It takes a village to run a market

Credit:
Credit:

When I’m asked about my line of work and I say that I run several farmers markets in South Minneapolis, the follow-up question most often posed is, “What do you sell?” I cannot, however, take credit for being a farmer or a food producer. Instead, I answer that I’m a part of the nonprofit organization, Neighborhood Roots, which brings these vendors together several times a week and makes the markets happen.

It’s not often on people’s radar that there’s an entity working behind the scenes to coordinate farmers markets, and before I began to work with them, the truth is, it wasn’t something I would have thought about much either. As a customer, when you show up at a market you’re more likely wondering where the smell of the baked goods is coming from, and whether the cooler weather means apples are in season yet. Perhaps you focus on scoping out a seat at one of the available tables as you listen to the music, your kids enjoy the craft activity of the day, and you try to recall some of the final items still needed from your grocery list.

Only if prompted to pick that scene apart is it likely that you may realize that the tables and chairs need to go somewhere at the end of the day, and that the musicians are there because they were scheduled to be. The apple vendor had to plan with someone to ensure that there’d be a spot for him among the orderly rows of vendor stalls once apple season came around. Someone, or more likely multiple individuals, planned and executed the daily activity, which was partially funded by vendor fees and sponsorships. And it took a coordinated effort to set an appropriate vendor mix, schedule the vendors, collect those vendor fees, develop those sponsorships, and set a budget for how to allocate those funds.

At our markets, the main physical elements of the market come together thanks to a small crew of set-up and clean-up volunteers. While market staff members are directing vendor vehicle traffic and getting electricity turned on, volunteers are making trips back and forth across the parking lot carrying the market’s tables, signage, and tents. Christine at Fulton draws beautiful chalkboard signs. Steve and Tracy at Kingfield form assembly lines when vendors need an extra hand unloading. Jon at Nokomis recently showed up at for his tear-down shift with his drill in hand to fix up the market chairs that he’d noticed were losing screws. Everyone steps in when they see vendors struggling to pop their tents open on their own.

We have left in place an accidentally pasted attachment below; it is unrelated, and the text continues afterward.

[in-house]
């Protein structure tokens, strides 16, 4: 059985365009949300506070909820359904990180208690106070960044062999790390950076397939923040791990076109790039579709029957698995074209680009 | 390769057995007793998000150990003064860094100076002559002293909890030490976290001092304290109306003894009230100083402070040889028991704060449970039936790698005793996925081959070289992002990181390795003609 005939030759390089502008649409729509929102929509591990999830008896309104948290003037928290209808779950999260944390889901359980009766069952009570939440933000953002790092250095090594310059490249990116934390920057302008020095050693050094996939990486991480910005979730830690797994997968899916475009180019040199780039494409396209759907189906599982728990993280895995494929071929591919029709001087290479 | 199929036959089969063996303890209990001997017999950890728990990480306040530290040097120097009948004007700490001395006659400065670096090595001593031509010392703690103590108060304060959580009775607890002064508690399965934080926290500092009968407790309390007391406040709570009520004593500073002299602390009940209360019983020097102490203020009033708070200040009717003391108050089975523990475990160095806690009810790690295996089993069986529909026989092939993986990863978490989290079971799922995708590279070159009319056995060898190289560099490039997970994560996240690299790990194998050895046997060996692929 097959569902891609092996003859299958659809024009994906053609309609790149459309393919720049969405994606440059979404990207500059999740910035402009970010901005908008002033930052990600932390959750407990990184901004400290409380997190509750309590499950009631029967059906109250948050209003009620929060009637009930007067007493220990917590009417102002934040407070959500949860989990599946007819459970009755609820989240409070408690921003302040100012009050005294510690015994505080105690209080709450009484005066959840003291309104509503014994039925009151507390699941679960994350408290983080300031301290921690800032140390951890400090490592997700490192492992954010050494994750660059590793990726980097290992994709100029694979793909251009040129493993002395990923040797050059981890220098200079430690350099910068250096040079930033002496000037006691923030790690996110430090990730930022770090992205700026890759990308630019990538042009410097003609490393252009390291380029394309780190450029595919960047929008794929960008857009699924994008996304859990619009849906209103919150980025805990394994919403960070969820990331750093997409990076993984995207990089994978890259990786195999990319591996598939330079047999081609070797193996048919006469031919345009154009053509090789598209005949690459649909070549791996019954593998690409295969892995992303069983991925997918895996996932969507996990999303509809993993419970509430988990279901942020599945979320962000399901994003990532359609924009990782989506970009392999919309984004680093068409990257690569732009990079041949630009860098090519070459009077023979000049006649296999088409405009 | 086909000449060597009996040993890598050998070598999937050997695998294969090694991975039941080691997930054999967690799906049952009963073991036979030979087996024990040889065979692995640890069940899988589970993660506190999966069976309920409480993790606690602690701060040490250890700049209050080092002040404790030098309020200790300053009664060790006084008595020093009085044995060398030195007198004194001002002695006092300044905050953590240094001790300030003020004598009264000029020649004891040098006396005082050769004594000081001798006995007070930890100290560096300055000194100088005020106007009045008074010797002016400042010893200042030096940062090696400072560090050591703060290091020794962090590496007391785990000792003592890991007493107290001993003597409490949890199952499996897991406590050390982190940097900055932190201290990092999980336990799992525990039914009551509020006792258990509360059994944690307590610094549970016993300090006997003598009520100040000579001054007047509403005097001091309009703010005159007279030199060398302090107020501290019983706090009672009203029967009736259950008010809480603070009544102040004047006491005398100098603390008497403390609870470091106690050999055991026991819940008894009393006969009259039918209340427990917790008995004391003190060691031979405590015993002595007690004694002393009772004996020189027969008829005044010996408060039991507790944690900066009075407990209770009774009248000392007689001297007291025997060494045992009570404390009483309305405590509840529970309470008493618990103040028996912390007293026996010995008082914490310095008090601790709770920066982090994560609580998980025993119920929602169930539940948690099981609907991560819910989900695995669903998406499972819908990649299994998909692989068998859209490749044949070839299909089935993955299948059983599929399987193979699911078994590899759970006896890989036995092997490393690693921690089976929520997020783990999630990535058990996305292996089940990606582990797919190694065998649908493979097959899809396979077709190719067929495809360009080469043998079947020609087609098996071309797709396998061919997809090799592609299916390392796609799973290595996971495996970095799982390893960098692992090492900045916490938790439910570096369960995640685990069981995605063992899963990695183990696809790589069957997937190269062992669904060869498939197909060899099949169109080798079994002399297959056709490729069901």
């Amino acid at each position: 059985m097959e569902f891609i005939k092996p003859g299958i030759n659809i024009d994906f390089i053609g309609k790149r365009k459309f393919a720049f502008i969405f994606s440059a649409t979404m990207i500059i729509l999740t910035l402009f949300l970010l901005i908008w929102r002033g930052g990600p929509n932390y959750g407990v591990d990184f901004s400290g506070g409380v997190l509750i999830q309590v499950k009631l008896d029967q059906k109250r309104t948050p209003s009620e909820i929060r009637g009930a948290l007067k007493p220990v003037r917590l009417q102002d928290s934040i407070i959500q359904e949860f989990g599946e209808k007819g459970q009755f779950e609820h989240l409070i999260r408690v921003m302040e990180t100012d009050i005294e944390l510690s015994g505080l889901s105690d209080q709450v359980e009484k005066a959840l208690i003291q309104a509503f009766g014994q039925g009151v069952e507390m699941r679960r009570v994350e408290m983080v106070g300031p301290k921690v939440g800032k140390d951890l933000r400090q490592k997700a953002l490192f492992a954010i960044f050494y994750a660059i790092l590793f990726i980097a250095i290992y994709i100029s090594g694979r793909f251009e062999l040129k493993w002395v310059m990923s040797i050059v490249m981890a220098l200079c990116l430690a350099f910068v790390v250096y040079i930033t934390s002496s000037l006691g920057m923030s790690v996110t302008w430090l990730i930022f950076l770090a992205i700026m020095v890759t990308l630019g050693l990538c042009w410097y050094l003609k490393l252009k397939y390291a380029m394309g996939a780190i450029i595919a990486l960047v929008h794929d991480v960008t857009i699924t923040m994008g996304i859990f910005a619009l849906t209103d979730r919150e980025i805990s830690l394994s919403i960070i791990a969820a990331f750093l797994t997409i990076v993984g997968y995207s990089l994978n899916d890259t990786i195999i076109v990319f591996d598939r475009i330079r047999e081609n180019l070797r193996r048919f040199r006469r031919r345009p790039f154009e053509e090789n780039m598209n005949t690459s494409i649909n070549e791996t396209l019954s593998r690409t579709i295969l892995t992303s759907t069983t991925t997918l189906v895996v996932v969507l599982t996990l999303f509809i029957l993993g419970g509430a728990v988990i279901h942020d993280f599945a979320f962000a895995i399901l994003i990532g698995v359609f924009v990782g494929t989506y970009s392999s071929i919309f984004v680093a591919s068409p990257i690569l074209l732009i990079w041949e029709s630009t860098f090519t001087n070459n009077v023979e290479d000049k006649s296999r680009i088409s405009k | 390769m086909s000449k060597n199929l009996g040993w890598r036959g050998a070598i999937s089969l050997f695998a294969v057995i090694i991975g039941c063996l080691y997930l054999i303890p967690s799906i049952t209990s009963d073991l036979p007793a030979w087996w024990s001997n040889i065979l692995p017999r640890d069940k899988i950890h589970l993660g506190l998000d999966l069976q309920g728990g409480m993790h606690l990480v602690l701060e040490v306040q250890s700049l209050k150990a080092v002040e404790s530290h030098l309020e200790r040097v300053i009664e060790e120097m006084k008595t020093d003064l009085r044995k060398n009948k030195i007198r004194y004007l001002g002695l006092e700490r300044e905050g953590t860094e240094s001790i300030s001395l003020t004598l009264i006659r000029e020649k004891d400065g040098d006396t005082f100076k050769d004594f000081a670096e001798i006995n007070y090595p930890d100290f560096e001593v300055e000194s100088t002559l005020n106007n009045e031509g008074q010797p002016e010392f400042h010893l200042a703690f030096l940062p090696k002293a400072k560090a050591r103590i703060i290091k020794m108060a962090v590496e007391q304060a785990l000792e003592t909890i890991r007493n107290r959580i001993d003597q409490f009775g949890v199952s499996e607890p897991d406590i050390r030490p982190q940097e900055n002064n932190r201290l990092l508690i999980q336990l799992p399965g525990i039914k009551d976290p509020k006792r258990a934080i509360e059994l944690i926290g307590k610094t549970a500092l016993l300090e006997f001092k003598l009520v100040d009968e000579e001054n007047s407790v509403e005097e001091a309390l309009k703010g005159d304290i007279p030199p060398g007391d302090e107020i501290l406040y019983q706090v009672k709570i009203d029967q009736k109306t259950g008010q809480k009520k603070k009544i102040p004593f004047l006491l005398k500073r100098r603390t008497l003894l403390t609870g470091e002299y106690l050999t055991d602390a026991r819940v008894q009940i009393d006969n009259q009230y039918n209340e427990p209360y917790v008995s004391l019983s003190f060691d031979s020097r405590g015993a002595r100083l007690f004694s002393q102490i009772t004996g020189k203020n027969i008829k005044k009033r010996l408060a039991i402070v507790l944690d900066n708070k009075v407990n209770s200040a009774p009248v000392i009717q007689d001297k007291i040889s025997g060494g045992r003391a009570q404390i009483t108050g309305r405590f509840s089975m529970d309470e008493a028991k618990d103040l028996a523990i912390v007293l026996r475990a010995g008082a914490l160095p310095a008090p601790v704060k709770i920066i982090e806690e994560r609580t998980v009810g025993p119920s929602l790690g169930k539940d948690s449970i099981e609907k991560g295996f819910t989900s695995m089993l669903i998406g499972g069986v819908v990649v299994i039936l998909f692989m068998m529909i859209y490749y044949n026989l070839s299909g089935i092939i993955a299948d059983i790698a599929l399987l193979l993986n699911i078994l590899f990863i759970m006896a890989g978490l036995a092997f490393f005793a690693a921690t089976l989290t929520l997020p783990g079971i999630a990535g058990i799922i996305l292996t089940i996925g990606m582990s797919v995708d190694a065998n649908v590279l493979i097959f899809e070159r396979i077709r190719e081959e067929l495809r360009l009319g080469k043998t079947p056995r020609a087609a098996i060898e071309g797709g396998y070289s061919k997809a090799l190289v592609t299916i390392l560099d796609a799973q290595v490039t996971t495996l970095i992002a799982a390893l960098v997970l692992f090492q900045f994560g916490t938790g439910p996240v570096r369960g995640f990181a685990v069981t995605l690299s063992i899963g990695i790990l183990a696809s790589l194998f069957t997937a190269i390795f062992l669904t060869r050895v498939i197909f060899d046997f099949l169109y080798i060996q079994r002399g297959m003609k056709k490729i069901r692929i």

Farmers markets don’t come together without a lot of effort, but it holds true that a lot of helping hands can make the workload lighter, as well as more enjoyable. If you can offer an hour and a half of your time once a month — or even just a couple of times a season — to pitching in and supporting the behind the scenes elements of your local market through some straightforward heavy lifting, we want to hear from you! While it may not be particularly glamorous, any of our vendors, staff, or board members would tell you those extra hands are truly necessary and deeply appreciated.  And working with the good people of the markets can be lots of fun!

If you have time and skills to contribute to making the markets happen beyond set-up and tear-down, there’s a need for that as well. Are you skilled at fundraising? Passionate about local food policy? Comfortable with web development? Strategic planning-minded? Our market organization relies on a group of board members, currently 13 individuals from across South Minneapolis, to help steer our organizational course and further our mission of bringing neighbors together to buy, eat, and learn about local food. We’re gearing up for our annual board elections later this fall, and we’d love for you to sit in on a board meeting or chat with a board member if you’re interested in learning more. Get in touch at alex@neighborhoodrootsmn.org We’re looking forward to meeting you! 

Alexandra Cortes is the Executive Director of Neighborhood Roots. She has been growing with the markets since 2011.